Italian Airport Makes Pesto Sauce an Exception to the Liquids Ban


Taking a piece of famous cuisine home from Genoa, Italy just got easier for tourists. As the Associated Press reports, people flying out of the city are now allowed to pack up to 500 grams of pesto in their carry-on bags.

Before the change was made on June 1, travelers enamored with the basil pine nut sauce the city is known for had to store jars in their checked baggage if they wanted to take some home. And if they were unfortunate enough to forget the airport’s 100-milliliter rule for carry-ons, that tasty souvenir was seized at security—something the airport said has happened hundreds of times.

That’s no longer an issue with Genoa’s new airport waiver. According to the BBC, flyers packing pesto can pay €0.50 (roughly $0.55) for a sticker to label their jars. All proceeds go to a charity that transports sick children to hospitals by airlift. In the three weeks since its introduction, the program has raised more than $550 for the cause.

Airport security is still strict when it comes to other liquid Italian specialties, as well as jars of pesto that don’t meet the standards (it has to be genuine Genovese pesto to qualify for the exemption).

[h/t AP]

How Microwaving Food Affects Its Nutritional Value


There’s probably no household appliance that sees more use than a microwave. For people who don’t have the time or inclination to prepare dinners from scratch or heat meals in a conventional oven, zapping food has become the ultimate method of time management in the kitchen.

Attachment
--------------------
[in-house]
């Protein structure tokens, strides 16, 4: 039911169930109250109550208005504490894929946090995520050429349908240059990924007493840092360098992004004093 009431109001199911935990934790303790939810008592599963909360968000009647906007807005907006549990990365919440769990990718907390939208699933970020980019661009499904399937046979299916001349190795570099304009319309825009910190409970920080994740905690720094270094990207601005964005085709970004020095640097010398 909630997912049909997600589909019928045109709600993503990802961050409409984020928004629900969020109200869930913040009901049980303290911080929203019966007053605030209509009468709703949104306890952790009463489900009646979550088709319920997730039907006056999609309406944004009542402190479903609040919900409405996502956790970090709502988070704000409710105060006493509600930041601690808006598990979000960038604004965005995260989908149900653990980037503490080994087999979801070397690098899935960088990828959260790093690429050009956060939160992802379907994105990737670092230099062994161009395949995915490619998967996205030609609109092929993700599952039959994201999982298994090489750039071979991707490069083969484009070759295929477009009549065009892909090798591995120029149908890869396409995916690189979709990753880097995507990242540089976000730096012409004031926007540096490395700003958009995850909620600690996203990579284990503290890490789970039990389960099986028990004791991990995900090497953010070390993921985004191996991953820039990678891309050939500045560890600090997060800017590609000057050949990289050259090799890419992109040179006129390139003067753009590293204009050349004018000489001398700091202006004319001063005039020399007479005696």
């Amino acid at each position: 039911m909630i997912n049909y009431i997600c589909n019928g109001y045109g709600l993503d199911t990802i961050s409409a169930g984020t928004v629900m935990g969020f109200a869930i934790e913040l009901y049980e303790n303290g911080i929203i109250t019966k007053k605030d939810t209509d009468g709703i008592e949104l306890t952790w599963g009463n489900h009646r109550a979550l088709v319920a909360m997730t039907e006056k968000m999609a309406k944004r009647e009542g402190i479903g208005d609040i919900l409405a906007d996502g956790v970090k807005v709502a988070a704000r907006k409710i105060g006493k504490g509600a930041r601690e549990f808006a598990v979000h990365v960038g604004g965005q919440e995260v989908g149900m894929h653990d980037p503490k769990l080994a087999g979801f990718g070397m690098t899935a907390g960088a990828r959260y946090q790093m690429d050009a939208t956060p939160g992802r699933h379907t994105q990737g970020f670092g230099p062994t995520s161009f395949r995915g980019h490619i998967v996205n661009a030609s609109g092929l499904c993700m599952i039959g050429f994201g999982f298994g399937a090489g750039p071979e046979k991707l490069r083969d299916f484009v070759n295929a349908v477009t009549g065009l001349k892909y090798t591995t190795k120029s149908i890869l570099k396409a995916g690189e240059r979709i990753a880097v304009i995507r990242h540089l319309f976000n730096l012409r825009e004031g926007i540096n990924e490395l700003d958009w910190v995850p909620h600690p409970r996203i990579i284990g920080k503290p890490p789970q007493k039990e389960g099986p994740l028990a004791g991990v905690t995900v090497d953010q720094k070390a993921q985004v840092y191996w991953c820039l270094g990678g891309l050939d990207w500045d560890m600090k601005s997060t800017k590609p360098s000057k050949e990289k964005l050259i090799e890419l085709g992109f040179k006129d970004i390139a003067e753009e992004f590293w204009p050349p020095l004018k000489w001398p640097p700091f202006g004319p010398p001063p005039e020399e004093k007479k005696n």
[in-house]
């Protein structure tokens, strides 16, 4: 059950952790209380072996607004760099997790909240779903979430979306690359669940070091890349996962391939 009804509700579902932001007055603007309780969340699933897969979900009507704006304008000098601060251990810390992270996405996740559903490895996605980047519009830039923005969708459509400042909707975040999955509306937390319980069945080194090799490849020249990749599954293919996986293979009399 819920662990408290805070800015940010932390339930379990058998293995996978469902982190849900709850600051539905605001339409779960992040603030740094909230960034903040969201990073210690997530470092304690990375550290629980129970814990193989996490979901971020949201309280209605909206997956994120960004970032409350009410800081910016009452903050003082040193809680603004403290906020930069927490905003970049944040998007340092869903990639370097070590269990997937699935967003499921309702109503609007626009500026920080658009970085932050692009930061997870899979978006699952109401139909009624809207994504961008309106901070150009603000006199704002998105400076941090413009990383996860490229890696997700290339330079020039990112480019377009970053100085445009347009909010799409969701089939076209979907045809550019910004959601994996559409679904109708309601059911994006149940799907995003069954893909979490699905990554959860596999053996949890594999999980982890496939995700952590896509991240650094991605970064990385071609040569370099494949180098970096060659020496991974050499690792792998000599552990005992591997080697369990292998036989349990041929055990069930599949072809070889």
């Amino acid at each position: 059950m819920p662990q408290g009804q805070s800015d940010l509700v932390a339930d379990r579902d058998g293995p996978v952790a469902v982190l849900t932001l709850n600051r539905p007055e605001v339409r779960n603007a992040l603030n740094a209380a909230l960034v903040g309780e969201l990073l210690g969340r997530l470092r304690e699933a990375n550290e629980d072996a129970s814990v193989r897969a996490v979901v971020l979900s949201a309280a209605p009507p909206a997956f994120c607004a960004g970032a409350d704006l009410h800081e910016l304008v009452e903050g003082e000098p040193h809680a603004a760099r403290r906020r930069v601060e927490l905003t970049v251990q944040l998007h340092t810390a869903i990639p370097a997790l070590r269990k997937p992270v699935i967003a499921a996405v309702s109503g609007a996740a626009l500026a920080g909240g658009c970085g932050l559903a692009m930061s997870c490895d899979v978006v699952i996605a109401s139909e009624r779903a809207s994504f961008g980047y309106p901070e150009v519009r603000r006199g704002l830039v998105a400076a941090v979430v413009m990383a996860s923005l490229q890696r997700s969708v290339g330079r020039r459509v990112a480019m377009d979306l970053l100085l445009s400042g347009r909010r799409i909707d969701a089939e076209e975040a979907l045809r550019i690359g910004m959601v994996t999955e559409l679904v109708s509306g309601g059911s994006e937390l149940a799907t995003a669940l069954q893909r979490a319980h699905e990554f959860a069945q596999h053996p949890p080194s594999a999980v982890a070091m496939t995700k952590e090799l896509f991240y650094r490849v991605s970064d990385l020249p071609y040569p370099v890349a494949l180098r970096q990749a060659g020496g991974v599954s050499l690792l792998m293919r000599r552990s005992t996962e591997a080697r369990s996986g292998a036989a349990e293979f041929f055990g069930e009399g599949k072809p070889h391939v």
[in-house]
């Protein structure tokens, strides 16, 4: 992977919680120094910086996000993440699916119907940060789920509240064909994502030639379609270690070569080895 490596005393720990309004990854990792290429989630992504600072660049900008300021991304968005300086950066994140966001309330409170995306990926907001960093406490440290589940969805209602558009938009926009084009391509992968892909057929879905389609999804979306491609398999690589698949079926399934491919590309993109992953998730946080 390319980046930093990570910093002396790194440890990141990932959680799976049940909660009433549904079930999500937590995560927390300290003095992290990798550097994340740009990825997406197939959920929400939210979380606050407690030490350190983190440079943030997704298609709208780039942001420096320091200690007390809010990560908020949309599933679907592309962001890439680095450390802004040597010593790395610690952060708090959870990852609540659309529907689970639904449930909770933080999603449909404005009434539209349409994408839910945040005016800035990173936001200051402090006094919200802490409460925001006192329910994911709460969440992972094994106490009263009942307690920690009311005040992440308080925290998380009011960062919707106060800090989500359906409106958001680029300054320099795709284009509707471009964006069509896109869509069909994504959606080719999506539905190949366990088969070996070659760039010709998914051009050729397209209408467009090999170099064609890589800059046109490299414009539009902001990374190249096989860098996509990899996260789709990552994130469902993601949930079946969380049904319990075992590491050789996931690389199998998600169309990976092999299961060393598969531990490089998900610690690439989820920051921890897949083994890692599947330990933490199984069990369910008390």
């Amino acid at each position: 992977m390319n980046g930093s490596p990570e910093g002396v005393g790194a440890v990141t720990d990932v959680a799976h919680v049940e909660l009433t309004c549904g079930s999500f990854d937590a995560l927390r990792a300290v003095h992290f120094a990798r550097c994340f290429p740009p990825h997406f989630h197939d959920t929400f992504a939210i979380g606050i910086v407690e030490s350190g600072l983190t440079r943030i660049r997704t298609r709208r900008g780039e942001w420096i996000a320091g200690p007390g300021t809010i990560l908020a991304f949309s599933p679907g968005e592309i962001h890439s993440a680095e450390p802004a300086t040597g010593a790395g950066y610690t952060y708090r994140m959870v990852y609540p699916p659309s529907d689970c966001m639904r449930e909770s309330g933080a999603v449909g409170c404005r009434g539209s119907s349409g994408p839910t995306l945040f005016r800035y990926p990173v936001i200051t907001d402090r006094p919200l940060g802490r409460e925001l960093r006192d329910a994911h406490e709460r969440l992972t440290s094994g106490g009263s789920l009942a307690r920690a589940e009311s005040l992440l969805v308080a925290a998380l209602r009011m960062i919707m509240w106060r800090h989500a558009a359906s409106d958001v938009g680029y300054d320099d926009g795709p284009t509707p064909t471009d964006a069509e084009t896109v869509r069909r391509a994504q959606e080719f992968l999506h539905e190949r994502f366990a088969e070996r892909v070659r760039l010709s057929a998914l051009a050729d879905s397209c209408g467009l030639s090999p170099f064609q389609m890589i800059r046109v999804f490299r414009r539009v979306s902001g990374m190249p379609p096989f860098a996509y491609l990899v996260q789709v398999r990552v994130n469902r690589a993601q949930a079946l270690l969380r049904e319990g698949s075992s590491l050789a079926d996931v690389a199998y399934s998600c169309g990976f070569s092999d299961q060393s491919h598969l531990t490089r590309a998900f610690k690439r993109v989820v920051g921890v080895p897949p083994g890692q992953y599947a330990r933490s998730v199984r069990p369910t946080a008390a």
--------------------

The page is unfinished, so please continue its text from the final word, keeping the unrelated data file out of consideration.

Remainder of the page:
Some people harbor the belief that a price has to be paid for that convenience—specifically, that food loses nutritional value by being subjected to a quick nuking.

The truth? Microwaving doesn’t harm a food’s nutrients. In fact, it may preserve them more than some slow-cook methods do.

The reason is found in how microwaves work. The appliances heat food by blasting it with waves of energy not unlike radio waves. These waves target water and other molecules in the food. Thermal energy quickly builds up, and dishes come out heated in a relatively short period of time. This process avoids two of the factors that can lead to nutrient loss: cooking duration and high temperatures. Typically, the longer and hotter food is cooked, the more its nutritional value dissipates.

The other advantage is that microwaves don’t require water for heating. If you boil broccoli, for example, the hot water allows nutrients to leach out of the vegetable. (While that makes for a good stock, your broccoli may be robbed of some of its healthy benefits.) A quick steam in the microwave leaves broccoli relatively intact.

That’s not to say that microwave cooking is superior to a stovetop. Cooking foods at reasonable temperatures and durations shouldn’t result in significant nutrient loss, though some is inevitable for any manner of cooking. But microwaving isn’t going to erase nutrients via some mysterious microwave alchemy, either.

[h/t CNN]

Golden Girls Cereal Has Arrived


Fans of The Golden Girls can now spend their mornings with Dorothy, Blanche, Sophia, and Rose. The ladies of the beloved sitcom now have their own cereal—and it's only available for a limited time, Today reports.

Funko—the toy company known for its vinyl Pop! dolls depicting nearly every character in pop culture (including, of course, The Golden Girls)—rolled out the special-edition cereal in Target stores on September 30. The box is decorated with Funko-fied versions of the four leading ladies, and the multi-grain loops themselves are a shade of deep blue that would look great on one of Rose's dresses.

At $8 a box, the product is more expensive than your average breakfast cereal, but that price includes a little something extra. Each box of Golden Girls cereal comes with its own version of a prize inside: a Funko Pop! figurine of one of the four women.

The cereal won't remain on shelves forever, so collect all the dolls while you still can.

[h/t Today]